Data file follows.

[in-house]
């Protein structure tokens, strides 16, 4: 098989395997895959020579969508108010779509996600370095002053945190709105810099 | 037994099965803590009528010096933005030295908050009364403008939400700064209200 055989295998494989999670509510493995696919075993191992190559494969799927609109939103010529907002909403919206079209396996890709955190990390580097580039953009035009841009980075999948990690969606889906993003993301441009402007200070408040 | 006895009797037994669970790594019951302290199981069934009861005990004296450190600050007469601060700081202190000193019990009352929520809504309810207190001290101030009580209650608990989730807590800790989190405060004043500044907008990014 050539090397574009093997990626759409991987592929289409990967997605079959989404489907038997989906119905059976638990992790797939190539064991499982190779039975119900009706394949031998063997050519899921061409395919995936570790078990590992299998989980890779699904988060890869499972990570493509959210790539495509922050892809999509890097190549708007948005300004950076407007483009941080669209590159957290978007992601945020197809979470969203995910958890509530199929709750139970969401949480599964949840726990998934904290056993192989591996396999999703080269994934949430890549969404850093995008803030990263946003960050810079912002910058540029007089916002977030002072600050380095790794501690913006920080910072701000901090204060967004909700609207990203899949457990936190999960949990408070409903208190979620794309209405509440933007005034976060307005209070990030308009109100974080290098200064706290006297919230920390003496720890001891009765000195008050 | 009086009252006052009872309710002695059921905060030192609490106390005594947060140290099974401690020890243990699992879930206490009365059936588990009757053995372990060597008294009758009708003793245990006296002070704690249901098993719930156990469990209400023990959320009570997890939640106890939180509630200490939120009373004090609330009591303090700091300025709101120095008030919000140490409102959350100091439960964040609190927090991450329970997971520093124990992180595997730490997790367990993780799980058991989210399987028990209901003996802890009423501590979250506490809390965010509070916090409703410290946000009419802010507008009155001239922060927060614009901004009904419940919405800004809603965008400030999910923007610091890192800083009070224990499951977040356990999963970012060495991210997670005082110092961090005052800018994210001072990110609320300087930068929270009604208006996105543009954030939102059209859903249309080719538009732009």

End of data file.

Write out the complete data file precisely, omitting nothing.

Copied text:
[in-house]
């Protein structure tokens, strides 16, 4: 098989395997895959020579969508108010779509996600370095002053945190709105810099 | 037994099965803590009528010096933005030295908050009364403008939400700064209200 055989295998494989999670509510493995696919075993191992190559494969799927609109939103010529907002909403919206079209396996890709955190990390580097580039953009035009841009980075999948990690969606889906993003993301441009402007200070408040 | 006895009797037994669970790594019951302290199981069934009861005990004296450190600050007469601060700081202190000193019990009352929520809504309810207190001290101030009580209650608990989730807590800790989190405060004043500044907008990014 050539090397574009093997990626759409991987592929289409990967997605079959989404489907038997989906119905059976638990992790797939190539064991499982190779039975119900009706394949031998063997050519899921061409395919995936570790078990590992299998989980890779699904988060890869499972990570493509959210790539495509922050892809999509890097190549708007948005300004950076407007483009941080669209590159957290978007992601945020197809979470969203995910958890509530199929709750139970969401949480599964949840726990998934904290056993192989591996396999999703080269994934949430890549969404850093995008803030990263946003960050810079912002910058540029007089916002977030002072600050380095790794501690913006920080910072701000901090204060967004909700609207990203899949457990936190999960949990408070409903208190979620794309209405509440933007005034976060307005209070990030308009109100974080290098200064706290006297919230920390003496720890001891009765000195008050 | 009086009252006052009872309710002695059921905060030192609490106390005594947060140290099974401690020890243990699992879930206490009365059936588990009757053995372990060597008294009758009708003793245990006296002070704690249901098993719930156990469990209400023990959320009570997890939640106890939180509630200490939120009373004090609330009591303090700091300025709101120095008030919000140490409102959350100091439960964040609190927090991450329970997971520093124990992180595997730490997790367990993780799980058991989210399987028990209901003996802890009423501590979250506490809390965010509070916090409703410290946000009419802010507008009155001239922060927060614009901004009904419940919405800004809603965008400030999910923007610091890192800083009070224990499951977040356990999963970012060495991210997670005082110092961090005052800018994210001072990110609320300087930068929270009604208006996105543009954030939102059209859903249309080719538009732009």